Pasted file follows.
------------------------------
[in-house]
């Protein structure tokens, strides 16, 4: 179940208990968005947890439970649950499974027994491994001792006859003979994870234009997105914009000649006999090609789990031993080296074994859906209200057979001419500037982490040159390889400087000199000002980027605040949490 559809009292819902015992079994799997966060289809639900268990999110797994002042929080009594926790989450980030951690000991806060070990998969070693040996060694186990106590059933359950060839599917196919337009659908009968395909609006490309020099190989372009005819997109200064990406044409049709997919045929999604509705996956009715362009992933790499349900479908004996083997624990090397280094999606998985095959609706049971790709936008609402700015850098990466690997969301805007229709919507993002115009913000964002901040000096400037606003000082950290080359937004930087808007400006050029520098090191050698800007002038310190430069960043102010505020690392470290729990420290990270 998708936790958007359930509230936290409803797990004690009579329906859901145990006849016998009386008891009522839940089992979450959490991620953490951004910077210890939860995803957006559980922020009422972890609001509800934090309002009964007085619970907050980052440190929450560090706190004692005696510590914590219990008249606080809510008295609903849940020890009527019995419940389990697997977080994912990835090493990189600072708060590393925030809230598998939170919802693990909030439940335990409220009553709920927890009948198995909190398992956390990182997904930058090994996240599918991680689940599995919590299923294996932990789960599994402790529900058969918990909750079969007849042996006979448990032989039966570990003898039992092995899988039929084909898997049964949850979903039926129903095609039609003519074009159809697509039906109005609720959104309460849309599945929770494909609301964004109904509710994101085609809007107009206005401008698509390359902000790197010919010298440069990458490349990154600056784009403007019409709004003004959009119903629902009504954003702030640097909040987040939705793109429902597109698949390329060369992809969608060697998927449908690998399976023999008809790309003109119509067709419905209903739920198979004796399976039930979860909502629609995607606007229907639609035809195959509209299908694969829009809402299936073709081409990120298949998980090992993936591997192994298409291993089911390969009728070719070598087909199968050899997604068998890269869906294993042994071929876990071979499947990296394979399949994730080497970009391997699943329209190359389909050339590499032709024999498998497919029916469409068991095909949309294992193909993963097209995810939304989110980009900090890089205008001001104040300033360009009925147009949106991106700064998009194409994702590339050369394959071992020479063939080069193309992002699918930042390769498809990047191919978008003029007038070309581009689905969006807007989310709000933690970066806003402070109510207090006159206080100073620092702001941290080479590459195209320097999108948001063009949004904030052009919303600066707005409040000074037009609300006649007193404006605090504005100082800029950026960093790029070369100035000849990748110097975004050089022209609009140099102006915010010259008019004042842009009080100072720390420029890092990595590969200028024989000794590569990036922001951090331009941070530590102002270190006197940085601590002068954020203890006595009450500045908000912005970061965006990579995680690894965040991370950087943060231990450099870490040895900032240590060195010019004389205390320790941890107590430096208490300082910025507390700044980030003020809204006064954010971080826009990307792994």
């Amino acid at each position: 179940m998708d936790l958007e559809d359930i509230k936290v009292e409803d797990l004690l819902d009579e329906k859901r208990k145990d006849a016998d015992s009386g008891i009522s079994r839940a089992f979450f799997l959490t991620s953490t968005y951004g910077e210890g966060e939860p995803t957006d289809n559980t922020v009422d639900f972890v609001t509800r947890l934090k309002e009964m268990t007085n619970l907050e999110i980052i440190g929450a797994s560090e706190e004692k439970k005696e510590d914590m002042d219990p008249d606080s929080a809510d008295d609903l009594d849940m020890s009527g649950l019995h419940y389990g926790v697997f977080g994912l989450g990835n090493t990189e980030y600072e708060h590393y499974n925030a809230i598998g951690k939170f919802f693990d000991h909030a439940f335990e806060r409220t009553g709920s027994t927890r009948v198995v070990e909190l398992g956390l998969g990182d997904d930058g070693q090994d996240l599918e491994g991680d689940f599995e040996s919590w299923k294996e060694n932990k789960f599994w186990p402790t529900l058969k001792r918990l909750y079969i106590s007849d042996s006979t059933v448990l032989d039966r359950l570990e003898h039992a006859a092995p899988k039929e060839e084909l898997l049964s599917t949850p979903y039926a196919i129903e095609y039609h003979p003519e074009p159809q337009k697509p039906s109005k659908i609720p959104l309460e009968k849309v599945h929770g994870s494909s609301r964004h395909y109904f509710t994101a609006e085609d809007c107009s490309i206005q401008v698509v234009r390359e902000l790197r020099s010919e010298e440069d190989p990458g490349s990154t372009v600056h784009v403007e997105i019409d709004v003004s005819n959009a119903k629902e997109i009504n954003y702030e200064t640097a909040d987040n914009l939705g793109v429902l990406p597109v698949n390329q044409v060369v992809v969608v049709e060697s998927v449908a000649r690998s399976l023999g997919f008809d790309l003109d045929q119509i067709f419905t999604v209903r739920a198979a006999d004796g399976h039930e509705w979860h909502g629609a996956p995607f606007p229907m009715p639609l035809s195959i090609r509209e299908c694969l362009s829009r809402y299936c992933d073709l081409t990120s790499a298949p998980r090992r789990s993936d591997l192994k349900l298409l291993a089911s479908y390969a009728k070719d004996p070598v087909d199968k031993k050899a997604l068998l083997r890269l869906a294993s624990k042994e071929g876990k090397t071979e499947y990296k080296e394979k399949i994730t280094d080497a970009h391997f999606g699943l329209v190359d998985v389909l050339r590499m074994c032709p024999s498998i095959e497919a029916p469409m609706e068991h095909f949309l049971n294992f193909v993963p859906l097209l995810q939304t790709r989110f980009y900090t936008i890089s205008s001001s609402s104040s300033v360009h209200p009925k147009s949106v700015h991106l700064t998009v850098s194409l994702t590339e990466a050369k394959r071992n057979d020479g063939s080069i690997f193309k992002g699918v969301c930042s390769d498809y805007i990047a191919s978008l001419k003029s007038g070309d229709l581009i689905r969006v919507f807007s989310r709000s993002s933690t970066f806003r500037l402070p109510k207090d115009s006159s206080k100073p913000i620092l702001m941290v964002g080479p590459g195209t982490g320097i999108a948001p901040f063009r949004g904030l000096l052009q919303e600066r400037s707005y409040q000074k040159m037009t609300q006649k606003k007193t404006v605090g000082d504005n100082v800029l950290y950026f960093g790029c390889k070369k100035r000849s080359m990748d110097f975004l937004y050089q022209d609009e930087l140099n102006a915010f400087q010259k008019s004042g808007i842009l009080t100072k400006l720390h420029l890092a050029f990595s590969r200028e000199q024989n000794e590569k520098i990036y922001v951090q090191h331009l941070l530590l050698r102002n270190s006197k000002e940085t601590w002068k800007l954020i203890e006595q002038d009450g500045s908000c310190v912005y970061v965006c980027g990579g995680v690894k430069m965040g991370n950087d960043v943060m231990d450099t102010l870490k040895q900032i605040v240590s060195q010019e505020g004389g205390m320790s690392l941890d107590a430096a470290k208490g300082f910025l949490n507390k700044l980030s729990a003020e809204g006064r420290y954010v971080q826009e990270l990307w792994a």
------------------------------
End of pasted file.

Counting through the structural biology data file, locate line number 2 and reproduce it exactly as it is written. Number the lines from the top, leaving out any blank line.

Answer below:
């Protein structure tokens, strides 16, 4: 179940208990968005947890439970649950499974027994491994001792006859003979994870234009997105914009000649006999090609789990031993080296074994859906209200057979001419500037982490040159390889400087000199000002980027605040949490 559809009292819902015992079994799997966060289809639900268990999110797994002042929080009594926790989450980030951690000991806060070990998969070693040996060694186990106590059933359950060839599917196919337009659908009968395909609006490309020099190989372009005819997109200064990406044409049709997919045929999604509705996956009715362009992933790499349900479908004996083997624990090397280094999606998985095959609706049971790709936008609402700015850098990466690997969301805007229709919507993002115009913000964002901040000096400037606003000082950290080359937004930087808007400006050029520098090191050698800007002038310190430069960043102010505020690392470290729990420290990270 998708936790958007359930509230936290409803797990004690009579329906859901145990006849016998009386008891009522839940089992979450959490991620953490951004910077210890939860995803957006559980922020009422972890609001509800934090309002009964007085619970907050980052440190929450560090706190004692005696510590914590219990008249606080809510008295609903849940020890009527019995419940389990697997977080994912990835090493990189600072708060590393925030809230598998939170919802693990909030439940335990409220009553709920927890009948198995909190398992956390990182997904930058090994996240599918991680689940599995919590299923294996932990789960599994402790529900058969918990909750079969007849042996006979448990032989039966570990003898039992092995899988039929084909898997049964949850979903039926129903095609039609003519074009159809697509039906109005609720959104309460849309599945929770494909609301964004109904509710994101085609809007107009206005401008698509390359902000790197010919010298440069990458490349990154600056784009403007019409709004003004959009119903629902009504954003702030640097909040987040939705793109429902597109698949390329060369992809969608060697998927449908690998399976023999008809790309003109119509067709419905209903739920198979004796399976039930979860909502629609995607606007229907639609035809195959509209299908694969829009809402299936073709081409990120298949998980090992993936591997192994298409291993089911390969009728070719070598087909199968050899997604068998890269869906294993042994071929876990071979499947990296394979399949994730080497970009391997699943329209190359389909050339590499032709024999498998497919029916469409068991095909949309294992193909993963097209995810939304989110980009900090890089205008001001104040300033360009009925147009949106991106700064998009194409994702590339050369394959071992020479063939080069193309992002699918930042390769498809990047191919978008003029007038070309581009689905969006807007989310709000933690970066806003402070109510207090006159206080100073620092702001941290080479590459195209320097999108948001063009949004904030052009919303600066707005409040000074037009609300006649007193404006605090504005100082800029950026960093790029070369100035000849990748110097975004050089022209609009140099102006915010010259008019004042842009009080100072720390420029890092990595590969200028024989000794590569990036922001951090331009941070530590102002270190006197940085601590002068954020203890006595009450500045908000912005970061965006990579995680690894965040991370950087943060231990450099870490040895900032240590060195010019004389205390320790941890107590430096208490300082910025507390700044980030003020809204006064954010971080826009990307792994």